Midriff Misery For Women Over 50

how to get rid of belly fat in your 50s

Are you 50+ and need a way to get trim and stay slim? Fiona Kirk tells us that you may need to Eat, Drink and Move to Rediscover Your Waistline ...

Waistline management becomes increasingly difficult as we age and when we hit our 50s it can sometimes seem like there is no way back. Why does it happen and what can we do to ensure it doesn’t or if it already has, how do we put the brakes on and/or make a u-turn?  

Every time we eat, the body burns food to create energy and to build and repair bone and body tissue. When we eat more than the body needs to perform these functions and particularly if our diet is a bit of a disaster, the excess is put into storage in the fat cells on our hips, bums and bellies etc. (subcutaneous fat) and more worryingly, around our inner organs (visceral fat) which we can’t see but this is the type of fat that predisposes us to health problems.

There are many reasons why weight decides to settle around our waistlines, the major one being stress. We generally think of stress as any kind of internal emotional battle; missed deadlines, money worries, family dramas, pressure of work etc. but there are a host of other daily battles that create ongoing stress within the body and where stress is ongoing, hormonal disruption follows.


•    Medical conditions
•    Poor digestion
•    Sluggish liver
•    Nutrient deficiencies
•    Environmental toxins

The stress hormones, adrenaline and cortisol are the main disrupters. Adrenaline is the one that is first called upon to ensure that we react quickly and efficiently to what the brain sees as a dangerous situation and cortisol is the one that releases the required energy from our sugar and fat stores to help the body cope. Once the stress is over, the adrenal glands stop pumping out these hormones and the body returns to normal. However, if the stress is ongoing as tends to be the case in modern times, the body continually looks for fuel and cortisol continually restocks the shelves, particularly in the abdominal area. Frustratingly, abdominal fat cells have four times more receptors for cortisol than anywhere else in the body so if levels remain high, these cells are more than accommodating, encouraging our body to continue to store fat around our middles. The body is simply doing the best it can to help us deal with the threats and anxieties it perceives us to be facing each day and to keep us functioning as efficiently as possible.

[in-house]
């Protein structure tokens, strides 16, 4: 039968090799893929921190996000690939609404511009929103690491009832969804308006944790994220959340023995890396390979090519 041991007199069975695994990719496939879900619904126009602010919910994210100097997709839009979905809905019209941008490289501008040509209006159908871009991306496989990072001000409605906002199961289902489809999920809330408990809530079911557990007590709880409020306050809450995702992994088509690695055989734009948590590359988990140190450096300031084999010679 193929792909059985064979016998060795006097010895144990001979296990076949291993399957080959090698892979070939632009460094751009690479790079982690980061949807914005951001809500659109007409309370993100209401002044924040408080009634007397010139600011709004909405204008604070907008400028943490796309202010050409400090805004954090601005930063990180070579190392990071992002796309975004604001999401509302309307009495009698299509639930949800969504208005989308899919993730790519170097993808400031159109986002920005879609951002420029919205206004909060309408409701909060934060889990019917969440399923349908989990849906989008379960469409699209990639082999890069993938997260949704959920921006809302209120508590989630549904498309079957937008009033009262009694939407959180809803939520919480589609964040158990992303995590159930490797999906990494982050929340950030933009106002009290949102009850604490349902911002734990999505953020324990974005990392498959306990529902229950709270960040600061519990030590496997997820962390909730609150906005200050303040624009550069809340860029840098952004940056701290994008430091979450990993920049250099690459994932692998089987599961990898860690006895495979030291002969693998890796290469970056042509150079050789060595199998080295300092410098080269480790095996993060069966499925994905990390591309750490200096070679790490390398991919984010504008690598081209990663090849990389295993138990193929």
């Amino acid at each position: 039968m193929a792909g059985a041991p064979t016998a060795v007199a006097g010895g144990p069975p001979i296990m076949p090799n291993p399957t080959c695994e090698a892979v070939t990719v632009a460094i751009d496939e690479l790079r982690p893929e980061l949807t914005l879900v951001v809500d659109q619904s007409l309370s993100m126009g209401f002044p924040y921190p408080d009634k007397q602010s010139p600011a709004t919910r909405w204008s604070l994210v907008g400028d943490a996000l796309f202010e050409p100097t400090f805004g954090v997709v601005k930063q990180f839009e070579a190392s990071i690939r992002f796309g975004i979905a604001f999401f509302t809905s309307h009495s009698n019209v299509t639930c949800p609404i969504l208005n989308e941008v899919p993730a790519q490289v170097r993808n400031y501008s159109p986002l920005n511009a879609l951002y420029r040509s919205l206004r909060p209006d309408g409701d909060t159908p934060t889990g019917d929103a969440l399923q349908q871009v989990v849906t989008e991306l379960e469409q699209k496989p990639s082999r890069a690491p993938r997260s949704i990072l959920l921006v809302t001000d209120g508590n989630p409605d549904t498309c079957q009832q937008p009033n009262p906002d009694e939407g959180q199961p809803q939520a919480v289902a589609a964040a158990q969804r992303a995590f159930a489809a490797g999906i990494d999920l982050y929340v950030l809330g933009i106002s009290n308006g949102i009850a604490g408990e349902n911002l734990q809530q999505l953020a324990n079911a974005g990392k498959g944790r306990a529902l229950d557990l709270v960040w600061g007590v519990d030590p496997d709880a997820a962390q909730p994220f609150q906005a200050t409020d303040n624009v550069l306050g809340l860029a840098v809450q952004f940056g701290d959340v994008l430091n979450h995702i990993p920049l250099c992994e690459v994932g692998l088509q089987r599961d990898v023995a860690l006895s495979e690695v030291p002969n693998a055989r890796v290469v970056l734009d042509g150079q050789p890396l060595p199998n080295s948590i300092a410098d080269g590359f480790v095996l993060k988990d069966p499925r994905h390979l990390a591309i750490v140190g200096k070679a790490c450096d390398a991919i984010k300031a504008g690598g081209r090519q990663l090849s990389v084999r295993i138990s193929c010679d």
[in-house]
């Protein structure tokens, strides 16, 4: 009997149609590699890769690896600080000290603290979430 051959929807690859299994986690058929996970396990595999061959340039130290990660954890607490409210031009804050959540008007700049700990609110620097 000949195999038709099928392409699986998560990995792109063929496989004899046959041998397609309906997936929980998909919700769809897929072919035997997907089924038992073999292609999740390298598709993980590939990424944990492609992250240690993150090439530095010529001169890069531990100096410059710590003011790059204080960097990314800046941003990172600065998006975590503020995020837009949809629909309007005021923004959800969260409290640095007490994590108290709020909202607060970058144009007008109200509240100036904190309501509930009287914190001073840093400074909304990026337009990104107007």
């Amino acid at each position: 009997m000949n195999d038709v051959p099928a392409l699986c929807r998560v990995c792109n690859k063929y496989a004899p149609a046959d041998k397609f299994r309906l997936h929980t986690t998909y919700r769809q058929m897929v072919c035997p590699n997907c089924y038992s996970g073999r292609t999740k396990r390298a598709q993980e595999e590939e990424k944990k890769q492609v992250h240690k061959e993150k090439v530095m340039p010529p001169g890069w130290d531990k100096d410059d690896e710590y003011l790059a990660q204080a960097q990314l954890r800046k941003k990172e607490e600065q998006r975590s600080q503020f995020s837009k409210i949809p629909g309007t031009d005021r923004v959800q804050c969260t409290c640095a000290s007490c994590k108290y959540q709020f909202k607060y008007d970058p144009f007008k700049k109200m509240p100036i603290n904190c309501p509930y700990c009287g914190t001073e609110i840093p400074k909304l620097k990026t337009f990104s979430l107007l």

Cortisol, whilst absolutely essential to our survival can be a cruel chum when it comes to weight gain by encouraging the body to store fat so we have to find a way to convince the body that all is ok and this is where diet is crucial.

Important Steps to Redress the Balance:

•    Eat small and often. Studies show that eating quality, balanced small meals and snacks every 3 hours reduces the body’s damaging cortisol levels by 20% in as little as 2 weeks.
•    Keep white foods to a minimum. Bread, potatoes, rice, pasta and sugar in all its guises fill us up fast but also disrupt blood sugar levels which pose a threat and prompt increased cortisol production.
•    Add protein to every meal and snack. The protein content of a small meal or snack slows down the rate at which the stomach empties food into the next part of the digestive tract, keeping us feeling fuller for longer and helping to maintain healthy blood sugar levels.
•    Gorge on great fats. Not only do essential fatty acids, Omega 3s in particular, suppress rising cortisol levels when they form part of our diet, they also inhibit the storage of calories as fat.
•    Crank up your calcium. Low levels of calcium not only predispose us to bone weakness over time but are also associated with elevated cortisol production.
•    Make exercise a must. One of the greatest stress busters of all, regular exercise strengthens the heart and bones and encourages a reduction in circulating cortisol.
•    Drink a lot. Water of course but there are lots of alternatives to staying hydrated - dehydration is another major stress on the body.
•    Get your kip. Sleep deprivation over time results in disruption to hunger and appetite messaging leading to overeating and/or cravings for foods that do little other than satisfy our frustratingly-strong desire for sugary, salty and fatty foods which pile on the pounds and create hormonal havoc.
•    Consider supplementation. Research shows that certain vitamins, minerals, essential fatty acids, herbs and other nutrients can help control stress hormones and help us lose midriff fat more quickly than we would with just changes to our diet and lifestyle.

For more tips on how to shed fat, keep it off and stay healthy in your 50s and beyond, join nutritionist and author, Fiona Kirk on her websites www.fatbustforever.com and www.souperydupery.com

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